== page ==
John B. Judis on Buckley. This rings very true:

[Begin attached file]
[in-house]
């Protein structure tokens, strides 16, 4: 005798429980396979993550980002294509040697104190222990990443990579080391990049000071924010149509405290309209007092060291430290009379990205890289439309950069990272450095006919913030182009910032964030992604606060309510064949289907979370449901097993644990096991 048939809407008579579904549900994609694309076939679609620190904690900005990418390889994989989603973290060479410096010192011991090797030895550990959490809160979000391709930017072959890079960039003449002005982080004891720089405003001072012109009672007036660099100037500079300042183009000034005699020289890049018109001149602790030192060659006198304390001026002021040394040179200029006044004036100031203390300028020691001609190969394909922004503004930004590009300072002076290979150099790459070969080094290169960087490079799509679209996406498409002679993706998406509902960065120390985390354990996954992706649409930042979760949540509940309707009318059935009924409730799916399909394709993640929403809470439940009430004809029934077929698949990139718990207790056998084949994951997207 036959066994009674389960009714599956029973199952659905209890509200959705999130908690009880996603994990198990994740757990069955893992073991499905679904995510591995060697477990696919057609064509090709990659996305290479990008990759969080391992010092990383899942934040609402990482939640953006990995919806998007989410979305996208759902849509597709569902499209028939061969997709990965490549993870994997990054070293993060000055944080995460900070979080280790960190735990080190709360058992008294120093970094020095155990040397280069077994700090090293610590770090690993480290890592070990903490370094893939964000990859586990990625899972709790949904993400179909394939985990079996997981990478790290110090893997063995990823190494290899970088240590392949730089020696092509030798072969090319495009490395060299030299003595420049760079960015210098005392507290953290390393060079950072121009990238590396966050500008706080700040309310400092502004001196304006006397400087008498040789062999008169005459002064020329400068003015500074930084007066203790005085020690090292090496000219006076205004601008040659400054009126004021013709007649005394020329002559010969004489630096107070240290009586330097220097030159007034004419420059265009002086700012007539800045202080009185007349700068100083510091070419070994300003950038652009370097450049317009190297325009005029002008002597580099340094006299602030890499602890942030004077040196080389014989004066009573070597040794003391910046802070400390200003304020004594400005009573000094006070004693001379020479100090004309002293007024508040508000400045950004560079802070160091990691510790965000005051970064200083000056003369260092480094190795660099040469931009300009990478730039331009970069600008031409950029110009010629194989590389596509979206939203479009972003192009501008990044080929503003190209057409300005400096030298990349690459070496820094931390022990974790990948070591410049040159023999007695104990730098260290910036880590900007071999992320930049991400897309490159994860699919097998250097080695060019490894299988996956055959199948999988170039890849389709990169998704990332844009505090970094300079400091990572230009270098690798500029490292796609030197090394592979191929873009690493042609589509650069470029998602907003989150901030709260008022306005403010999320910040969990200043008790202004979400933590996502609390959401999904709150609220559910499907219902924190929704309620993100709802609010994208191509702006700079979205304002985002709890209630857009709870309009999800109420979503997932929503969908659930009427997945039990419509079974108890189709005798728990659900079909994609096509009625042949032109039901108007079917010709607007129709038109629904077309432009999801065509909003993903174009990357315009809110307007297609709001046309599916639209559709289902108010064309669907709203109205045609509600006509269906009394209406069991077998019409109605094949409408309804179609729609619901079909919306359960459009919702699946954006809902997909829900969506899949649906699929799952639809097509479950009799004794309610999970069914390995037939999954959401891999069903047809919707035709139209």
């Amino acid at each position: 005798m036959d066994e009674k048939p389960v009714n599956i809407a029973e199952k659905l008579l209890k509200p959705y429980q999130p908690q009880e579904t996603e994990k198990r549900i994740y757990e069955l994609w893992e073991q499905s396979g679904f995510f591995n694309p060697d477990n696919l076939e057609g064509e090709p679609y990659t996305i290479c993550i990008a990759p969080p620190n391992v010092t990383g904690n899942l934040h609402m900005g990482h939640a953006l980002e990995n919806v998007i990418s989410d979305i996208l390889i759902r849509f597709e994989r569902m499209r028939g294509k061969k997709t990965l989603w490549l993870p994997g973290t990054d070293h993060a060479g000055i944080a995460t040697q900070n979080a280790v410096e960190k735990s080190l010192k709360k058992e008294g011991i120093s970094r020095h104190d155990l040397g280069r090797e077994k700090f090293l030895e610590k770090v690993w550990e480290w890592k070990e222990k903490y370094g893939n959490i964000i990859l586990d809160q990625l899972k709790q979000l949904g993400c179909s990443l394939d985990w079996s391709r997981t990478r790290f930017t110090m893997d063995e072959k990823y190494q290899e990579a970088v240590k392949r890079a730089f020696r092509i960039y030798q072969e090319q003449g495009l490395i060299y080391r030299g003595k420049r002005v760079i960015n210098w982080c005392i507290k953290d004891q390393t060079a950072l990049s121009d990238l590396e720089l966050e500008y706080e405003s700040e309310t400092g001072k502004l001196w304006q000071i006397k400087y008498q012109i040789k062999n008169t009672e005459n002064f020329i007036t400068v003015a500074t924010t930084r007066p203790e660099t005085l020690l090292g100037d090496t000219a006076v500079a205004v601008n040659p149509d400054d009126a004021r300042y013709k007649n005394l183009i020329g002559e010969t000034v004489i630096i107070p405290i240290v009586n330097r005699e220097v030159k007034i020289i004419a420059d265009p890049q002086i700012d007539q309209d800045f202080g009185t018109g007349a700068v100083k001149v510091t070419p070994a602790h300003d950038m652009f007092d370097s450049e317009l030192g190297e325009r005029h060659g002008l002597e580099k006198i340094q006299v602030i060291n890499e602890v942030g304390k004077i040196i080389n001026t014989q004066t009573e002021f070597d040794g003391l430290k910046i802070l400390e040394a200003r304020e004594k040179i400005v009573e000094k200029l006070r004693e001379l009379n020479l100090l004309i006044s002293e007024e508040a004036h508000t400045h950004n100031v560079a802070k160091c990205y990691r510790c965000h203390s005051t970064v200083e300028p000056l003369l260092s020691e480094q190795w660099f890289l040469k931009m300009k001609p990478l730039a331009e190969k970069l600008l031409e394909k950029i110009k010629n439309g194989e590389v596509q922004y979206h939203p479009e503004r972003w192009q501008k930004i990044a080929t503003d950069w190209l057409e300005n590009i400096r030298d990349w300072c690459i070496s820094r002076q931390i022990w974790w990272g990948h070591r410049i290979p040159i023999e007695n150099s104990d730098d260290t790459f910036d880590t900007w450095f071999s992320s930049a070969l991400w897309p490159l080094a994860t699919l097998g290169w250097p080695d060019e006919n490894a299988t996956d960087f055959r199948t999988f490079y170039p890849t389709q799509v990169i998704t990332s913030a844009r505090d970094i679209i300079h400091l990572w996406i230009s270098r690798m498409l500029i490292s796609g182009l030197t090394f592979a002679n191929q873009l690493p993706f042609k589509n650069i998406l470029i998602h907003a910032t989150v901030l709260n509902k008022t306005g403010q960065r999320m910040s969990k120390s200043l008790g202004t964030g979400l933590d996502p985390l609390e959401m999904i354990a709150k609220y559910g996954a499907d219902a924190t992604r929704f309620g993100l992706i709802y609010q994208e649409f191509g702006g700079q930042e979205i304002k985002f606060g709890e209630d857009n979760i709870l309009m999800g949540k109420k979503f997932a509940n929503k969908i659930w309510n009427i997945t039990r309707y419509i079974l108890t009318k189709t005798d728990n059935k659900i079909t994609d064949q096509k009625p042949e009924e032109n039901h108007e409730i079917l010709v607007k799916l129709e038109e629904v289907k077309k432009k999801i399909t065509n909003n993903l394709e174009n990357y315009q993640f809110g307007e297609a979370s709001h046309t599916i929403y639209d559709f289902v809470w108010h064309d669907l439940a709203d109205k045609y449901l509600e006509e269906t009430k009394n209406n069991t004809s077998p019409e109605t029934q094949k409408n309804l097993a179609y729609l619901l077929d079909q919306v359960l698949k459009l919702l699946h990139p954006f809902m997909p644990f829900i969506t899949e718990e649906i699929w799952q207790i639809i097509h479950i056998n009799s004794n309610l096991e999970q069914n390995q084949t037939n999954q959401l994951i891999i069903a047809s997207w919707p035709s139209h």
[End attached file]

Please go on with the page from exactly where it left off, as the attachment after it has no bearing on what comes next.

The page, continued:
When he was at officer's training school, Buckley, who was only 18 at the time, couldn't get by on his good grades and brilliance, and found himself not only disliked, but on the verge of being flunked out of officer candidates' school. In the letters he wrote, Buckley revealed a fear and anguish about his place in the world and how people thought of him. He got his commission, but he also learned that he had to leaven his own political and intellectual convictions with a tolerance for people who didn't share them. He would sometimes condemn their views, but he would not condemn them. By the time he arrived at Yale, he was pretty much the Buckley whom we've known for the last sixty years--witty, arrogant, but always with a certain restraint, even at times a gentleness and consideration. And I think that same sense of limits and boundaries--a sense of how far he could and couldn't go--affected the way he conducted himself politically.